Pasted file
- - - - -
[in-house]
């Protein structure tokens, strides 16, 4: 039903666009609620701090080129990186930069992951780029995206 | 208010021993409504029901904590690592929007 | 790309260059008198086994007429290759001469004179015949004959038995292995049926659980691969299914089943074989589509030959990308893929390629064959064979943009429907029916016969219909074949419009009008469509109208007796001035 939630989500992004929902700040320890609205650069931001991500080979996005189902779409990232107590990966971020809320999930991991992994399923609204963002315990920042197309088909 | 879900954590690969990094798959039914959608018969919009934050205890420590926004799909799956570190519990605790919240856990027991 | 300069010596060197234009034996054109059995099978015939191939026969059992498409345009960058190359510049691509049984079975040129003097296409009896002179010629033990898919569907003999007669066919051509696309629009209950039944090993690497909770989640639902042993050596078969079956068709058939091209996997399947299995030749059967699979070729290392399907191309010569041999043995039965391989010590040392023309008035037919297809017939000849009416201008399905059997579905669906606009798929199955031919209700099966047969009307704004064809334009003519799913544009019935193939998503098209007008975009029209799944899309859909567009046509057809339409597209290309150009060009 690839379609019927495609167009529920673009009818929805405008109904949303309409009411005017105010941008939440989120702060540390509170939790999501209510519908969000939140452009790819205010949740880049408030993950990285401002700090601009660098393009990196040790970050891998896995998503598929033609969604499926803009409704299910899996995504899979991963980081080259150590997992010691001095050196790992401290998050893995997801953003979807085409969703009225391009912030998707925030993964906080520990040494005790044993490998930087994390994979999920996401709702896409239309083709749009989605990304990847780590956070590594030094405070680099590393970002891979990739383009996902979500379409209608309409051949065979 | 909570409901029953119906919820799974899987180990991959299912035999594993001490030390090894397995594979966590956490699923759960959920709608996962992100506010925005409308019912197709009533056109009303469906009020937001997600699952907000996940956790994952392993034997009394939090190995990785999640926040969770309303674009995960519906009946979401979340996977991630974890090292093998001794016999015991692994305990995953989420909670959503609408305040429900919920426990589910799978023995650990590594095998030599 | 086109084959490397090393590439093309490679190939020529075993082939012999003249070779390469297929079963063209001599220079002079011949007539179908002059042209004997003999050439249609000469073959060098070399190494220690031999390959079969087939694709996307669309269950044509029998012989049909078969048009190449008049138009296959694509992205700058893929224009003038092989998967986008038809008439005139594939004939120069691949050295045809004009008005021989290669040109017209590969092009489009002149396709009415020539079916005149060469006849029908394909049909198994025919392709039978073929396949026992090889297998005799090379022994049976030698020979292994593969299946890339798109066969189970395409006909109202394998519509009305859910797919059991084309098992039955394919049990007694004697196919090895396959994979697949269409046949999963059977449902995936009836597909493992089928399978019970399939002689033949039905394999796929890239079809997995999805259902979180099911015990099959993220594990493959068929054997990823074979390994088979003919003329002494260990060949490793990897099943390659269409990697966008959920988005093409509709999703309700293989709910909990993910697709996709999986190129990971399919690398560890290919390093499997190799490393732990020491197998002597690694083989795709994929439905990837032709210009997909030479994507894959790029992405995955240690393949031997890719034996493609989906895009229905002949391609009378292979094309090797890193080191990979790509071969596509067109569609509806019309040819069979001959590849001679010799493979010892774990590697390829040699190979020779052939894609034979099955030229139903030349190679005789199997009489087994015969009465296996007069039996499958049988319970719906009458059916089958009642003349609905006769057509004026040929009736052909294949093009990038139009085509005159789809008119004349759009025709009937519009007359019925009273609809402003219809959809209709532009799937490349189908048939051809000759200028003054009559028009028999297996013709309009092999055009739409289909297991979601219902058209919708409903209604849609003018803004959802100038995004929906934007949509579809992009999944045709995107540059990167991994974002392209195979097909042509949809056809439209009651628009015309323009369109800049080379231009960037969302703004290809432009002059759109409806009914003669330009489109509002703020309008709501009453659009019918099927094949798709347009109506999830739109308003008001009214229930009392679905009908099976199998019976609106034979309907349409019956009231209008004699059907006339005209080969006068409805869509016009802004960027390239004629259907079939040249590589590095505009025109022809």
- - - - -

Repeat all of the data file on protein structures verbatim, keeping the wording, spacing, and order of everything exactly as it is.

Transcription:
[in-house]
């Protein structure tokens, strides 16, 4: 039903666009609620701090080129990186930069992951780029995206 | 208010021993409504029901904590690592929007 | 790309260059008198086994007429290759001469004179015949004959038995292995049926659980691969299914089943074989589509030959990308893929390629064959064979943009429907029916016969219909074949419009009008469509109208007796001035 939630989500992004929902700040320890609205650069931001991500080979996005189902779409990232107590990966971020809320999930991991992994399923609204963002315990920042197309088909 | 879900954590690969990094798959039914959608018969919009934050205890420590926004799909799956570190519990605790919240856990027991 | 300069010596060197234009034996054109059995099978015939191939026969059992498409345009960058190359510049691509049984079975040129003097296409009896002179010629033990898919569907003999007669066919051509696309629009209950039944090993690497909770989640639902042993050596078969079956068709058939091209996997399947299995030749059967699979070729290392399907191309010569041999043995039965391989010590040392023309008035037919297809017939000849009416201008399905059997579905669906606009798929199955031919209700099966047969009307704004064809334009003519799913544009019935193939998503098209007008975009029209799944899309859909567009046509057809339409597209290309150009060009 690839379609019927495609167009529920673009009818929805405008109904949303309409009411005017105010941008939440989120702060540390509170939790999501209510519908969000939140452009790819205010949740880049408030993950990285401002700090601009660098393009990196040790970050891998896995998503598929033609969604499926803009409704299910899996995504899979991963980081080259150590997992010691001095050196790992401290998050893995997801953003979807085409969703009225391009912030998707925030993964906080520990040494005790044993490998930087994390994979999920996401709702896409239309083709749009989605990304990847780590956070590594030094405070680099590393970002891979990739383009996902979500379409209608309409051949065979 | 909570409901029953119906919820799974899987180990991959299912035999594993001490030390090894397995594979966590956490699923759960959920709608996962992100506010925005409308019912197709009533056109009303469906009020937001997600699952907000996940956790994952392993034997009394939090190995990785999640926040969770309303674009995960519906009946979401979340996977991630974890090292093998001794016999015991692994305990995953989420909670959503609408305040429900919920426990589910799978023995650990590594095998030599 | 086109084959490397090393590439093309490679190939020529075993082939012999003249070779390469297929079963063209001599220079002079011949007539179908002059042209004997003999050439249609000469073959060098070399190494220690031999390959079969087939694709996307669309269950044509029998012989049909078969048009190449008049138009296959694509992205700058893929224009003038092989998967986008038809008439005139594939004939120069691949050295045809004009008005021989290669040109017209590969092009489009002149396709009415020539079916005149060469006849029908394909049909198994025919392709039978073929396949026992090889297998005799090379022994049976030698020979292994593969299946890339798109066969189970395409006909109202394998519509009305859910797919059991084309098992039955394919049990007694004697196919090895396959994979697949269409046949999963059977449902995936009836597909493992089928399978019970399939002689033949039905394999796929890239079809997995999805259902979180099911015990099959993220594990493959068929054997990823074979390994088979003919003329002494260990060949490793990897099943390659269409990697966008959920988005093409509709999703309700293989709910909990993910697709996709999986190129990971399919690398560890290919390093499997190799490393732990020491197998002597690694083989795709994929439905990837032709210009997909030479994507894959790029992405995955240690393949031997890719034996493609989906895009229905002949391609009378292979094309090797890193080191990979790509071969596509067109569609509806019309040819069979001959590849001679010799493979010892774990590697390829040699190979020779052939894609034979099955030229139903030349190679005789199997009489087994015969009465296996007069039996499958049988319970719906009458059916089958009642003349609905006769057509004026040929009736052909294949093009990038139009085509005159789809008119004349759009025709009937519009007359019925009273609809402003219809959809209709532009799937490349189908048939051809000759200028003054009559028009028999297996013709309009092999055009739409289909297991979601219902058209919708409903209604849609003018803004959802100038995004929906934007949509579809992009999944045709995107540059990167991994974002392209195979097909042509949809056809439209009651628009015309323009369109800049080379231009960037969302703004290809432009002059759109409806009914003669330009489109509002703020309008709501009453659009019918099927094949798709347009109506999830739109308003008001009214229930009392679905009908099976199998019976609106034979309907349409019956009231209008004699059907006339005209080969006068409805869509016009802004960027390239004629259907079939040249590589590095505009025109022809």